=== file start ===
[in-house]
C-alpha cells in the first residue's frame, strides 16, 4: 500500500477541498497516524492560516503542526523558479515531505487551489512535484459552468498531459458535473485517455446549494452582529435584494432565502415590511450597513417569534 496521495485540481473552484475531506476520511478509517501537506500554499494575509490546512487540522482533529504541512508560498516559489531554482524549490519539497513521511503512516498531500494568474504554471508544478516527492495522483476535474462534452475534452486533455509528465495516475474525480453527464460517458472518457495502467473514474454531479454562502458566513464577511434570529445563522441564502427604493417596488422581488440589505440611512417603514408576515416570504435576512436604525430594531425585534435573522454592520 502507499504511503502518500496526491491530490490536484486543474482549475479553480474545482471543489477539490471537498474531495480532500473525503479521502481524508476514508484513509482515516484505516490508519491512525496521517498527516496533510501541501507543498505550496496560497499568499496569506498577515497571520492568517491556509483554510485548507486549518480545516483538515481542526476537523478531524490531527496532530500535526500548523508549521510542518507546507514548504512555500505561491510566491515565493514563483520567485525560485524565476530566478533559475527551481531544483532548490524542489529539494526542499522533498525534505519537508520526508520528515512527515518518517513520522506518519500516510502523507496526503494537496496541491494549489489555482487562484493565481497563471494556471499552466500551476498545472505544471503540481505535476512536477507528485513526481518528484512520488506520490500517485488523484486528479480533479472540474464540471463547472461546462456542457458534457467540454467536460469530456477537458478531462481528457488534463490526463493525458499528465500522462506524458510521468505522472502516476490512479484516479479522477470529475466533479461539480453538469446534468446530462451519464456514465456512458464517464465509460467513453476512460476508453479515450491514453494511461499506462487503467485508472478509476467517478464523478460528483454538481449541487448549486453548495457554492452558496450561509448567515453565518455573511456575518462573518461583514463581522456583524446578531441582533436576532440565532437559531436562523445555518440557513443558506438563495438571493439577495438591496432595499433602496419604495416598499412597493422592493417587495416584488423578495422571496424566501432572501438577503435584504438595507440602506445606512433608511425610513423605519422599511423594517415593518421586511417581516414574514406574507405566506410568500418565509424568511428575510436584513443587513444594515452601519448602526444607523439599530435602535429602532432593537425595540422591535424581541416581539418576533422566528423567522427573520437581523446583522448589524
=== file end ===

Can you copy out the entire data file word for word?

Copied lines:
[in-house]
C-alpha cells in the first residue's frame, strides 16, 4: 500500500477541498497516524492560516503542526523558479515531505487551489512535484459552468498531459458535473485517455446549494452582529435584494432565502415590511450597513417569534 496521495485540481473552484475531506476520511478509517501537506500554499494575509490546512487540522482533529504541512508560498516559489531554482524549490519539497513521511503512516498531500494568474504554471508544478516527492495522483476535474462534452475534452486533455509528465495516475474525480453527464460517458472518457495502467473514474454531479454562502458566513464577511434570529445563522441564502427604493417596488422581488440589505440611512417603514408576515416570504435576512436604525430594531425585534435573522454592520 502507499504511503502518500496526491491530490490536484486543474482549475479553480474545482471543489477539490471537498474531495480532500473525503479521502481524508476514508484513509482515516484505516490508519491512525496521517498527516496533510501541501507543498505550496496560497499568499496569506498577515497571520492568517491556509483554510485548507486549518480545516483538515481542526476537523478531524490531527496532530500535526500548523508549521510542518507546507514548504512555500505561491510566491515565493514563483520567485525560485524565476530566478533559475527551481531544483532548490524542489529539494526542499522533498525534505519537508520526508520528515512527515518518517513520522506518519500516510502523507496526503494537496496541491494549489489555482487562484493565481497563471494556471499552466500551476498545472505544471503540481505535476512536477507528485513526481518528484512520488506520490500517485488523484486528479480533479472540474464540471463547472461546462456542457458534457467540454467536460469530456477537458478531462481528457488534463490526463493525458499528465500522462506524458510521468505522472502516476490512479484516479479522477470529475466533479461539480453538469446534468446530462451519464456514465456512458464517464465509460467513453476512460476508453479515450491514453494511461499506462487503467485508472478509476467517478464523478460528483454538481449541487448549486453548495457554492452558496450561509448567515453565518455573511456575518462573518461583514463581522456583524446578531441582533436576532440565532437559531436562523445555518440557513443558506438563495438571493439577495438591496432595499433602496419604495416598499412597493422592493417587495416584488423578495422571496424566501432572501438577503435584504438595507440602506445606512433608511425610513423605519422599511423594517415593518421586511417581516414574514406574507405566506410568500418565509424568511428575510436584513443587513444594515452601519448602526444607523439599530435602535429602532432593537425595540422591535424581541416581539418576533422566528423567522427573520437581523446583522448589524